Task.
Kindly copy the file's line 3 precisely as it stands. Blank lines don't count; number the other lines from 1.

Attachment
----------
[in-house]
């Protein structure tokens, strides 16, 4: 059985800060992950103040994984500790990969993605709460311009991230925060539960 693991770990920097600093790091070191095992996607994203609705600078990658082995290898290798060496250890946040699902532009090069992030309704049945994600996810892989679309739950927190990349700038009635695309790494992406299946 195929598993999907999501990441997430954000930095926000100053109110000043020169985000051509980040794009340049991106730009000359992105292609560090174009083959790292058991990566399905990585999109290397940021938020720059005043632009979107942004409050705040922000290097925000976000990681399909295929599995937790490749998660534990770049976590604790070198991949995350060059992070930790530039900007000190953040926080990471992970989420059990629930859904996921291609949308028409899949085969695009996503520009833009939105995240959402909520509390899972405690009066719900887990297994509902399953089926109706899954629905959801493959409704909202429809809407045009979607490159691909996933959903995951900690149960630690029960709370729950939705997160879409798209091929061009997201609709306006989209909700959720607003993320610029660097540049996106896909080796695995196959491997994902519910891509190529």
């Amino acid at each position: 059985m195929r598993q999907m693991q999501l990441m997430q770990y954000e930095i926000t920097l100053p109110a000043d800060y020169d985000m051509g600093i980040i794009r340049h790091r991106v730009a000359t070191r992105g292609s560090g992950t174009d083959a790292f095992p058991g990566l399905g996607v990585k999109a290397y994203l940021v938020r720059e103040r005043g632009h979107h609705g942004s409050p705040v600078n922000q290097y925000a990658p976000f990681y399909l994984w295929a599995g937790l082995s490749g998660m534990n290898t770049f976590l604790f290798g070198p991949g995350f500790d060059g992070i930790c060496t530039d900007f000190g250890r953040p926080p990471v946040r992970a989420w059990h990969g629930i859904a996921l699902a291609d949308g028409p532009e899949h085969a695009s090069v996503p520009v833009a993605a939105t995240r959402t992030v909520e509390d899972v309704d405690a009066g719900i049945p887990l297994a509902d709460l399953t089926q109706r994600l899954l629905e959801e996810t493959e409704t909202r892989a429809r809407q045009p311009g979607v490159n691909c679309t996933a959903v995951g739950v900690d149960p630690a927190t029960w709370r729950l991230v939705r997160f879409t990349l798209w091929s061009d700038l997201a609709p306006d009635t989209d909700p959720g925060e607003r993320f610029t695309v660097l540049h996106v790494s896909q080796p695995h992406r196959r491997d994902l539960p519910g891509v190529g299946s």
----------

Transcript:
């Amino acid at each position: 059985m195929r598993q999907m693991q999501l990441m997430q770990y954000e930095i926000t920097l100053p109110a000043d800060y020169d985000m051509g600093i980040i794009r340049h790091r991106v730009a000359t070191r992105g292609s560090g992950t174009d083959a790292f095992p058991g990566l399905g996607v990585k999109a290397y994203l940021v938020r720059e103040r005043g632009h979107h609705g942004s409050p705040v600078n922000q290097y925000a990658p976000f990681y399909l994984w295929a599995g937790l082995s490749g998660m534990n290898t770049f976590l604790f290798g070198p991949g995350f500790d060059g992070i930790c060496t530039d900007f000190g250890r953040p926080p990471v946040r992970a989420w059990h990969g629930i859904a996921l699902a291609d949308g028409p532009e899949h085969a695009s090069v996503p520009v833009a993605a939105t995240r959402t992030v909520e509390d899972v309704d405690a009066g719900i049945p887990l297994a509902d709460l399953t089926q109706r994600l899954l629905e959801e996810t493959e409704t909202r892989a429809r809407q045009p311009g979607v490159n691909c679309t996933a959903v995951g739950v900690d149960p630690a927190t029960w709370r729950l991230v939705r997160f879409t990349l798209w091929s061009d700038l997201a609709p306006d009635t989209d909700p959720g925060e607003r993320f610029t695309v660097l540049h996106v790494s896909q080796p695995h992406r196959r491997d994902l539960p519910g891509v190529g299946s």